It is the foundation of all traditional and modern analyses of Sanskrit, as well as having great historical and theoretical interest in its own right. Western grammatical theory has been influenced by it at every stage of its development for the last two centuries. The early 19th century comparativists learned from it the principles of morphological analysis. Bloomfield modeled both his classic Algonquian grammars and the logical-positivist axiomatization of his Postulates on it. Modern linguistics acknowledges it as the most complete generative grammar of any language yet written, and continues to adopt technical ideas from it.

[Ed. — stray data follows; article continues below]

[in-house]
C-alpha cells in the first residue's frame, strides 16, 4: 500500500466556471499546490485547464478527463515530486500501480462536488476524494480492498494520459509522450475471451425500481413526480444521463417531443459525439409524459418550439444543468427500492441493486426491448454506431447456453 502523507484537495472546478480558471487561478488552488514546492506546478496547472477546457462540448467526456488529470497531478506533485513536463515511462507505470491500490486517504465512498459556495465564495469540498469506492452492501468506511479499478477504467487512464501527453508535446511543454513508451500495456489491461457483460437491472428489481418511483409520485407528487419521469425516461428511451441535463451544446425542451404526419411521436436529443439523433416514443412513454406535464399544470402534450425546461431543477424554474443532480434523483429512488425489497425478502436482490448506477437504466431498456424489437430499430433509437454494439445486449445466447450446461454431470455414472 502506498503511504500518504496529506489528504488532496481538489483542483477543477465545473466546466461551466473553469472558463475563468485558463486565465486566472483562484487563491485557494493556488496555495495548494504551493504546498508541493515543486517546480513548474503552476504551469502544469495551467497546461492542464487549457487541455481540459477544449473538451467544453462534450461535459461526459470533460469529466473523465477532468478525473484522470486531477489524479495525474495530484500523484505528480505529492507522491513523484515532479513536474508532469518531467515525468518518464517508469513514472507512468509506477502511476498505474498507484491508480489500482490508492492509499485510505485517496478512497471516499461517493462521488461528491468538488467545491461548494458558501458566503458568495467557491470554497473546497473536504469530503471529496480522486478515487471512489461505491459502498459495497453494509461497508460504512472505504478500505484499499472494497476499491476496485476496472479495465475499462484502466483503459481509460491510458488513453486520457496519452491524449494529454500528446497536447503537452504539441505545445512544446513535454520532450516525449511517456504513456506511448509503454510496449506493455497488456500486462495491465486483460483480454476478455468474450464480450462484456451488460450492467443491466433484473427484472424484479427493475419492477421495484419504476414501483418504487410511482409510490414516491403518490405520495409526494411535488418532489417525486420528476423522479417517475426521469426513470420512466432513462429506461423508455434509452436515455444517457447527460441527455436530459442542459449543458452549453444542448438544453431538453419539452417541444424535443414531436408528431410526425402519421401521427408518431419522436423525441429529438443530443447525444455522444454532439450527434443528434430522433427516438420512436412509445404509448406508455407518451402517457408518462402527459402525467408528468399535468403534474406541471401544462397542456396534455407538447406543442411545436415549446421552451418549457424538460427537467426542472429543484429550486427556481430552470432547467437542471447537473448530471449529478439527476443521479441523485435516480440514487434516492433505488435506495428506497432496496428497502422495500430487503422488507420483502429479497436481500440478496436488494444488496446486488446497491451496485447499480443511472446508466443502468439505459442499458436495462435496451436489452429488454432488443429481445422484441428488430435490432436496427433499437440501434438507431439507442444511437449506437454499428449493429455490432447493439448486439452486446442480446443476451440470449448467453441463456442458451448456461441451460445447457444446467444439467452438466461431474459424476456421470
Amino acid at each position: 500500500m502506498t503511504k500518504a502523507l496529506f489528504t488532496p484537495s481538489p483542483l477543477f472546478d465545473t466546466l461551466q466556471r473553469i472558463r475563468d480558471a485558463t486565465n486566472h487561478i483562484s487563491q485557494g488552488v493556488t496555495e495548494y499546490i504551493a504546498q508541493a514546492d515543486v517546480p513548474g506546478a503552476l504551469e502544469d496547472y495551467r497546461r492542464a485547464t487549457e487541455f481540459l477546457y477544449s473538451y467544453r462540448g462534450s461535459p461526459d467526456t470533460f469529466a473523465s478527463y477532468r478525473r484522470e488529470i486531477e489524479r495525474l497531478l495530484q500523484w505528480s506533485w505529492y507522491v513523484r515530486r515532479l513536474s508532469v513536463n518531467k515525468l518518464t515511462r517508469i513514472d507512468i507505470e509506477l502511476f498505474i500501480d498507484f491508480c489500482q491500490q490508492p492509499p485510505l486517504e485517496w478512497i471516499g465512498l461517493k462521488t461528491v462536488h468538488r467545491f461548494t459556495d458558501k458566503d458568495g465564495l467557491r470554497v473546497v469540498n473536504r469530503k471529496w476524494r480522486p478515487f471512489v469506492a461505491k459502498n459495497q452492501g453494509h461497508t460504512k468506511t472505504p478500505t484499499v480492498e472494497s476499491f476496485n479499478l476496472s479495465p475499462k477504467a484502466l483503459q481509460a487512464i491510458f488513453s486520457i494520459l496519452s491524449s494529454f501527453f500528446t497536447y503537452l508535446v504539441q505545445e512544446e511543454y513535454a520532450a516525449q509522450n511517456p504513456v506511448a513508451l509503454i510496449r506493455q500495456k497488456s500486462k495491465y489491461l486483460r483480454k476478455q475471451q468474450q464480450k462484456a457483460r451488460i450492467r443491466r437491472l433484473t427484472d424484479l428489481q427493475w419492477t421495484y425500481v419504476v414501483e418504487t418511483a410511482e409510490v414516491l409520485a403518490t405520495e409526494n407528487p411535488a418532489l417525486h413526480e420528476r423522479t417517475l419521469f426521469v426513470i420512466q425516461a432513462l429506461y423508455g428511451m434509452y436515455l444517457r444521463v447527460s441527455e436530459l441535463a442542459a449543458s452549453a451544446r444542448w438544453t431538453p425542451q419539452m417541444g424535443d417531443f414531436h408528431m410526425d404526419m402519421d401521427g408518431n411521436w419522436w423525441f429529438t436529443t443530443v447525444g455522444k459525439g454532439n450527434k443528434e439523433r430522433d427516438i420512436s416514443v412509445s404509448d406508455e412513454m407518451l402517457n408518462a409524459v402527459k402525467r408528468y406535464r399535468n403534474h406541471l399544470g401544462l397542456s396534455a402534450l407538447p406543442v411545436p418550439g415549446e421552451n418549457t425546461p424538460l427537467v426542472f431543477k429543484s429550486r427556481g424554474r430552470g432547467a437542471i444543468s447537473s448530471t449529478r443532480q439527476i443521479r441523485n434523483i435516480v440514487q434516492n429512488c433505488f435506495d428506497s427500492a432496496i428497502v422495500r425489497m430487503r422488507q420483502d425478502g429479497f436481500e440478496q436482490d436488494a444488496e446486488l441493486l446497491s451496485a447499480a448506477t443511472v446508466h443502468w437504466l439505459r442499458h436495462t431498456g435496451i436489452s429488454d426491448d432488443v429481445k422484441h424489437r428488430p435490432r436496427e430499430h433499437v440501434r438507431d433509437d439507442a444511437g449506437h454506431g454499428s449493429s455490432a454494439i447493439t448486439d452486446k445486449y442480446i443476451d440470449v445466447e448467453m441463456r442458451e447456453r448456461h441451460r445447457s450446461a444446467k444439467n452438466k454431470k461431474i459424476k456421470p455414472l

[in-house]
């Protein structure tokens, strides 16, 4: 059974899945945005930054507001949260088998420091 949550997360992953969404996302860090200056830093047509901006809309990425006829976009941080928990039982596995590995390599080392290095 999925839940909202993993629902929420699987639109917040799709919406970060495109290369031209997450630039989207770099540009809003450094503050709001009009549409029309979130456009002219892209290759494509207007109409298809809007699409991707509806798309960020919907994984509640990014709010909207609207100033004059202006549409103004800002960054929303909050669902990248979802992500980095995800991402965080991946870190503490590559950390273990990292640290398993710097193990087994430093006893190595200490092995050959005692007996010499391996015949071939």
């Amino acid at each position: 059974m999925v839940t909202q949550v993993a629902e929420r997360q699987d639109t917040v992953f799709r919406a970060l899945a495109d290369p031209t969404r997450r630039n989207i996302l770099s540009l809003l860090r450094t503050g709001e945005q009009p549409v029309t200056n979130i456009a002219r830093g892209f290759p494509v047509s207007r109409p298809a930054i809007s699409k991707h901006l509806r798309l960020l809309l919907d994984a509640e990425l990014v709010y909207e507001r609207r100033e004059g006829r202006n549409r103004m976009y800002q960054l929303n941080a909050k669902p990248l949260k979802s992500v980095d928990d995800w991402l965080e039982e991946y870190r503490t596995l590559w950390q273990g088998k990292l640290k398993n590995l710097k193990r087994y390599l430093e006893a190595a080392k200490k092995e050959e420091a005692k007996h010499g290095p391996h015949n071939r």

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Pāṇini's Grammar and Modern Computation.John Kadvany - 2016 - History and Philosophy of Logic 37 (4):325-346.

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